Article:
Vitamin D deficiency is a low level of vitamin D in the body. Vitamin D is found in a few foods. It is also produced when the skin is exposed to the ultraviolet rays of the sun. Vitamin D is stored in the body's liver and fatty tissues.
Vitamin D deficiency can be caused by:
Things that may raise the risk of this problem are:
People with mild to moderate deficiency may not have symptoms. Those with a severe deficiency may have:
The doctor will ask about your symptoms and health history. A physical exam will be done. You may also be asked about your diet.
Your level of vitamin D will be tested. This can be done with blood tests.
The goal of treatment is to increase vitamin D levels. This can be done with:
The risk of this problem may be lowered by:
National Celiac Association
Office of Dietary Supplements—National Institutes of Health
American Academy of Dermatology. Position statement on vitamin D. American Academy of Dermatology website. Available at: http://www.aad.org/Forms/Policies/Uploads/PS/PS-Vitamin%20D.pdf. Accessed February 4, 2021.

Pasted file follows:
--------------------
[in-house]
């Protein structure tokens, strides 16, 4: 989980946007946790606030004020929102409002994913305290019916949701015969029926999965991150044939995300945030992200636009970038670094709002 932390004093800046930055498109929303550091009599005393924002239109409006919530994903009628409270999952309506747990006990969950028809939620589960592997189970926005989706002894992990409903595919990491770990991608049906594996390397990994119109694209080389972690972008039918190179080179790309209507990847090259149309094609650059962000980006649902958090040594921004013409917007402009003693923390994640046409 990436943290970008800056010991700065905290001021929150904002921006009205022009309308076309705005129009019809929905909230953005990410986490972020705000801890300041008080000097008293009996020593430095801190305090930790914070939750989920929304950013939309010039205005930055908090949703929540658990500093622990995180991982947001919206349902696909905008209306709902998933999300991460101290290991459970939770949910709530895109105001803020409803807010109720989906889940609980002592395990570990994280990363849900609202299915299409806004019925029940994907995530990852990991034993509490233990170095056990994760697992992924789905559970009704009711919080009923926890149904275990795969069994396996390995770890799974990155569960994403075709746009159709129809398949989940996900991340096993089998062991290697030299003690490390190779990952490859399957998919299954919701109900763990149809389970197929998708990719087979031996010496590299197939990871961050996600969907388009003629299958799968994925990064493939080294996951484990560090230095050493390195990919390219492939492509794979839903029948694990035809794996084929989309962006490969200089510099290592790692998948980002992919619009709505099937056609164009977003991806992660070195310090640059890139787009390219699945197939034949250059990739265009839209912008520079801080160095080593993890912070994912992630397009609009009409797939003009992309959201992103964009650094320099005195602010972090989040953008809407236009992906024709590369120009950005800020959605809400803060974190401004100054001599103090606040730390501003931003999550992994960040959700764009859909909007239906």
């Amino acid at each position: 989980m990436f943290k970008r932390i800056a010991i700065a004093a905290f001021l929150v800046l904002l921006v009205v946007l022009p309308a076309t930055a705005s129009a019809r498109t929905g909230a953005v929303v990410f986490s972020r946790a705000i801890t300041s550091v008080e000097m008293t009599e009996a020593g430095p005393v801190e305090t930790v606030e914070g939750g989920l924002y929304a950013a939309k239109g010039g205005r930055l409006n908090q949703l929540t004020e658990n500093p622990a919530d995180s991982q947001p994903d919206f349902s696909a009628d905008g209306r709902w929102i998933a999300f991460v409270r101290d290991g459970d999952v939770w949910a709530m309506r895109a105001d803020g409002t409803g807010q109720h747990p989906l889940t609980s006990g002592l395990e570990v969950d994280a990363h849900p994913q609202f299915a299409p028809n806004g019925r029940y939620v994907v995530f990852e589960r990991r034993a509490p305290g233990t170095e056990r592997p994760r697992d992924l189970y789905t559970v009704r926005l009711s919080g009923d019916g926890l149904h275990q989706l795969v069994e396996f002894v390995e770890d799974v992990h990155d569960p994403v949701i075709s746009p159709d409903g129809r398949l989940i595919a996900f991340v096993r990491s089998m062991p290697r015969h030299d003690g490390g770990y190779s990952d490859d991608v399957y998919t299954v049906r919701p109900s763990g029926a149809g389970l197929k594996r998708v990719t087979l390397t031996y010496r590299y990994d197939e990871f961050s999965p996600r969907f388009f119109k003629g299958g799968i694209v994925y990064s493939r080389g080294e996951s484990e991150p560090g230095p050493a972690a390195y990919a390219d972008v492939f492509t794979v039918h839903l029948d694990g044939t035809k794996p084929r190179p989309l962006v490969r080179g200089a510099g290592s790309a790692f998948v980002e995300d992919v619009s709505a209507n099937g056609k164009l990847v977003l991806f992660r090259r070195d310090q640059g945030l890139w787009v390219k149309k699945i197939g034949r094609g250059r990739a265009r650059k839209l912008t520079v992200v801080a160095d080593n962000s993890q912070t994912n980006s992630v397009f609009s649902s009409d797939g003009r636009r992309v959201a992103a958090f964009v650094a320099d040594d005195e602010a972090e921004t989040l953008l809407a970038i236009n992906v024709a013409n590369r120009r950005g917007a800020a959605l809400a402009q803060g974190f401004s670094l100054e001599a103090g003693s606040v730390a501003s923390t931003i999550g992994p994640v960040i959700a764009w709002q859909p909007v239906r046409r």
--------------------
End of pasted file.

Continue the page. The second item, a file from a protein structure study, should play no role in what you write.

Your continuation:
Dietary supplement fact sheet: vitamin D. Office of Dietary Supplements website. Available at: http://ods.od.nih.gov/factsheets/VitaminD-HealthProfessional. Accessed February 4, 2021.
Holick MF. The vitamin D deficiency pandemic: Approaches for diagnosis, treatment and prevention. Rev Endocr Metab Disord. 2017 Jun;18(2):153-165
Vitamin D deficiency in adults. EBSCO DynaMed website. Available at: https://www.dynamed.com/condition/vitamin-d-deficiency-in-adults. Accessed February 4, 2021.
Last reviewed December 2020 by EBSCO Medical Review Board Dianne Scheinberg Rishikof MS, RD, LDN Last Updated: 2/4/2021